Income = I(user happiness)
This is a monotonically increasing function. The happier the user is the more income we generate. This increase may lag behind the difference of user happiness; it may even be zero, but a happier user never meant less income. Well, maybe if you work as a sexton, but that is far from software development.
If the program works faster, the UI is simpler to understand, the functions work seamless then the users are happier and they will love us. On the other side, doing that increases the cost. Faster working usually needs more hardware, simpler UI needs more design and analysis work and many times UI refactoring and these do not come free.
We also have costs that are also dependent on the user happiness level we want to achieve:
Costs = C(user happiness)
The profit in PNL is the difference of the income and the costs. Let’s denote user happiness with UH because this looks more scientific:
P = I (UH) – C(UH)
Both I and C increase with UH. The usual characteristics of these functions is that I increases fast when UH is small. For example when we have a program that has a bug making it unusable them the income is fairly low. I mean zero. Nobody except government agencies will pay for a software that does not work. With a small investment, we can fix the bug, we can get a software that is just usable, and the users accept it. Out income jumped we will get paid.
If we look at the income on the project level this is the maximum we can get. Any further investment to increase user happiness is waste of the shareholders money.
We can also look on a broader scale. We believe that creating better than just usable software will generate further revenue. If the people have a picture of us as quality software provider, it will not hurt us. In that case, the income should be calculated considering the future income amounts with their probability factors and discounting to present value. That is when we feel lost. How can you do that? Sorry, you cannot. This is when science turns to be art. Still it is important to know when you develop software: there are features that you unfold to close the project and get paid, and there are features that you develop in the woeful hope of future income.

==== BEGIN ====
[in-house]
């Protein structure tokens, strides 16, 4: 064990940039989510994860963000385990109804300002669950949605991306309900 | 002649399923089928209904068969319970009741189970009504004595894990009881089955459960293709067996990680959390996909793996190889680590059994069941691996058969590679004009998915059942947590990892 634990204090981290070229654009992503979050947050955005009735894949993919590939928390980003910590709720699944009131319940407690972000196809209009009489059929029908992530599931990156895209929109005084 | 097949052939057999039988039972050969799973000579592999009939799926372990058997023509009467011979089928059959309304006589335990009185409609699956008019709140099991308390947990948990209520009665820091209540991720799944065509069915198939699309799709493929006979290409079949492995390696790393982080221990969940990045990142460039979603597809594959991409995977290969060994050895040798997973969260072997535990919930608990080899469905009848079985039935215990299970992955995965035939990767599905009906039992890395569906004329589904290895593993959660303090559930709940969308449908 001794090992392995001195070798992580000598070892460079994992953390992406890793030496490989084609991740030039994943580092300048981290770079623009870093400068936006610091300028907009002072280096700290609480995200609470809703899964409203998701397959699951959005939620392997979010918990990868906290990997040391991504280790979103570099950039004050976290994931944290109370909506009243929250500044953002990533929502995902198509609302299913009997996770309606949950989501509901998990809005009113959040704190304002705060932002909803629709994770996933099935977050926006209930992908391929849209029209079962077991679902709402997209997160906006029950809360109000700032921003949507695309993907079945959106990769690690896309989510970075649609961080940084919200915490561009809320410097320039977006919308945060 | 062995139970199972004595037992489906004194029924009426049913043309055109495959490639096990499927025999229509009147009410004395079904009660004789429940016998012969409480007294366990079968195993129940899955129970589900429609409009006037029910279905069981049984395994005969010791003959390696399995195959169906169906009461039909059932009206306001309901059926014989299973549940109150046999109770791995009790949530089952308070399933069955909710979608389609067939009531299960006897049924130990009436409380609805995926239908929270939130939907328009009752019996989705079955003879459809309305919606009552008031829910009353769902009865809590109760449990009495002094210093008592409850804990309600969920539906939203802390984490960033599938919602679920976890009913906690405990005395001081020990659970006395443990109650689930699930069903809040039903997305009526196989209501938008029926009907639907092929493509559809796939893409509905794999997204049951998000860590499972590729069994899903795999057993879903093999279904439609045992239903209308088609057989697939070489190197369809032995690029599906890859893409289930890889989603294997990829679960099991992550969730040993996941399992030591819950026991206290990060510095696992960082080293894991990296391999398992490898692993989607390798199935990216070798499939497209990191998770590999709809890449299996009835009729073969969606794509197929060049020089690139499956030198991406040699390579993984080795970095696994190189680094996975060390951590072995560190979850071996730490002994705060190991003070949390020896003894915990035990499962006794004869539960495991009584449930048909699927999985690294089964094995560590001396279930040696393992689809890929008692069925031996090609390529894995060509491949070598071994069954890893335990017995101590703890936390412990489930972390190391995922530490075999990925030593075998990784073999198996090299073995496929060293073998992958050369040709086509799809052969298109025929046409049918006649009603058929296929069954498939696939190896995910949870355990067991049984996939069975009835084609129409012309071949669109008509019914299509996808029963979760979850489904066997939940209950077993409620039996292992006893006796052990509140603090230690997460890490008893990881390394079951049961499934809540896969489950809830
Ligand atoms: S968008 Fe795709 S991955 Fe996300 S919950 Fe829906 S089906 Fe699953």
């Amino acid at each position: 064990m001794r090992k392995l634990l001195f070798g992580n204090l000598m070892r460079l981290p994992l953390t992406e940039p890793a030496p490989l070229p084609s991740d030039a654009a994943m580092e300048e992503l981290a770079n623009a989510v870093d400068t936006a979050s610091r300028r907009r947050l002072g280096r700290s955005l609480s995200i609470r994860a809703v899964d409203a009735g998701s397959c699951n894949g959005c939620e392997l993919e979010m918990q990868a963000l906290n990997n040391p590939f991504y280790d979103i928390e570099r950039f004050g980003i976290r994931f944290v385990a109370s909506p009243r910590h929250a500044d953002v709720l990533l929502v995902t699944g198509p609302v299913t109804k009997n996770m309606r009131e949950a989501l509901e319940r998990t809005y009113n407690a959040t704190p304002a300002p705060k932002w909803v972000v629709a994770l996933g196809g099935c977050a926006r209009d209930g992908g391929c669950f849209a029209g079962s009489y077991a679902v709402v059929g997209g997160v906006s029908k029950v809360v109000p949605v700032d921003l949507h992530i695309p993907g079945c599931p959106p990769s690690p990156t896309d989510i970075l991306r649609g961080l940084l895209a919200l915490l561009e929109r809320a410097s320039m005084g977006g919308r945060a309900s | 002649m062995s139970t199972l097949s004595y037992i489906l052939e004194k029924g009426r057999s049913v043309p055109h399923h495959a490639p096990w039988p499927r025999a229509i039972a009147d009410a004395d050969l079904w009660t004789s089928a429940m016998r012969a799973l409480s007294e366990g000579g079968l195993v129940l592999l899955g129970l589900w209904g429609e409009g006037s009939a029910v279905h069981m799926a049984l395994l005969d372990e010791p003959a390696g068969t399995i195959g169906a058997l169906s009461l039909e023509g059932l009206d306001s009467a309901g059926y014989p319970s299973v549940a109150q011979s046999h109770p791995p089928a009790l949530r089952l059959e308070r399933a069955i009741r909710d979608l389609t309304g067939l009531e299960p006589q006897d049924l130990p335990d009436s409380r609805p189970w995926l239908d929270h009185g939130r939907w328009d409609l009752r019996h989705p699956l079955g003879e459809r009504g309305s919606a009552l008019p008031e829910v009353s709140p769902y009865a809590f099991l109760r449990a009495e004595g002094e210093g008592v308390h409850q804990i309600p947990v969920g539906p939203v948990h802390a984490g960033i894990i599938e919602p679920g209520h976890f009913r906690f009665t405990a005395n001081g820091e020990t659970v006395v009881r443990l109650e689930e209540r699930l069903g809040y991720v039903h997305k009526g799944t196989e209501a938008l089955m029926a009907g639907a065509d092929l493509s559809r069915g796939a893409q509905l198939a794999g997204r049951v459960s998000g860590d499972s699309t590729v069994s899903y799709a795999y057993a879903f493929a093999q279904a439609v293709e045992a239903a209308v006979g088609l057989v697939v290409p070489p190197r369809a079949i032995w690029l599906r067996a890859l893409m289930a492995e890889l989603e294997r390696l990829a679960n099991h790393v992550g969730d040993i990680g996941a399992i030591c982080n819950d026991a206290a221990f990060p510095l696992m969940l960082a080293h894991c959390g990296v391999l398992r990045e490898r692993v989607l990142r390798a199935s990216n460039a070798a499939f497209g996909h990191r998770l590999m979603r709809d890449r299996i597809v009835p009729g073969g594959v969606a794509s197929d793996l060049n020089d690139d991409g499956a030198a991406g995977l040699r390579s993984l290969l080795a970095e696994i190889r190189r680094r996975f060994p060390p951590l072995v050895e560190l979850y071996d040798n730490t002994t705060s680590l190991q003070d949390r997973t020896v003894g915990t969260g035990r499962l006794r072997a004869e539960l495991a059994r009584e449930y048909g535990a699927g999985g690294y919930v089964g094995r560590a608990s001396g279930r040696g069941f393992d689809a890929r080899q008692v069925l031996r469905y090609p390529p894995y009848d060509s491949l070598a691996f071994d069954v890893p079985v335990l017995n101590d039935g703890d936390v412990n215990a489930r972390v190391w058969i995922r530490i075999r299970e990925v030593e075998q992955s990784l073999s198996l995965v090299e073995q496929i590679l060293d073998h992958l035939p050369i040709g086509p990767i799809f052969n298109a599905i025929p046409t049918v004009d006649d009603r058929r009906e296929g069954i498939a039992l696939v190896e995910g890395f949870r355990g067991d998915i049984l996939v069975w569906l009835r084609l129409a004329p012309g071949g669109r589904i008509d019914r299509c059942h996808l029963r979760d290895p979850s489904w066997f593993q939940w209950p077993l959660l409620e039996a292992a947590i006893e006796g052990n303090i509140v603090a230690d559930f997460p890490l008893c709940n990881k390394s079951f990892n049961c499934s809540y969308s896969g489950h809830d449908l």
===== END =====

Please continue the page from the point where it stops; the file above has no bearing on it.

As we get further along the line of the user happiness axis calculating the income and cost functions, we will see that the income does not grow any further too rapidly. On the other hand after a while the cost starts to grow quite rapidly. When you have developed the main use cases, the happy path execution of the process works, the most frequently exceptional cases are covered then you have to stop. Nobody should develop a functionality into a mobile billing application that calculates the roaming costs for a phone of a deceased whose phone accidentally was buried with him in the coffin (or with her). Never happens. If ever say the person gets exhumed, moved to another country and the phone still works then in this single special case handling the situation manually or even by means of pigeon mail is cheaper than developing (and maintaining!!!) the software for the special case. (You see: even sextons are not immune of software problems.) When you have a user interface that can perform the most frequent use cases with one click, the less frequent ones with two clicks and some rare use cases with three or more clicks; then there is no bonus to make everything to one click. Enough is enough. 20% of the features will generate 80% of the revenue. That is pareto.
UAT is only one of the procedures that we regularly do. It is industry best practice. Everybody does that so we also do it. The reasoning is bad.
When there is an industry best practice we can follow it, but senior engineers should also know the reason.
In case of UAT we should know that it is not the “user” whose happiness and satisfaction is primarily important for us. It is the customer, but one cannot be without the other.
P.S.: When I said “different profession”, I was implying psychologist.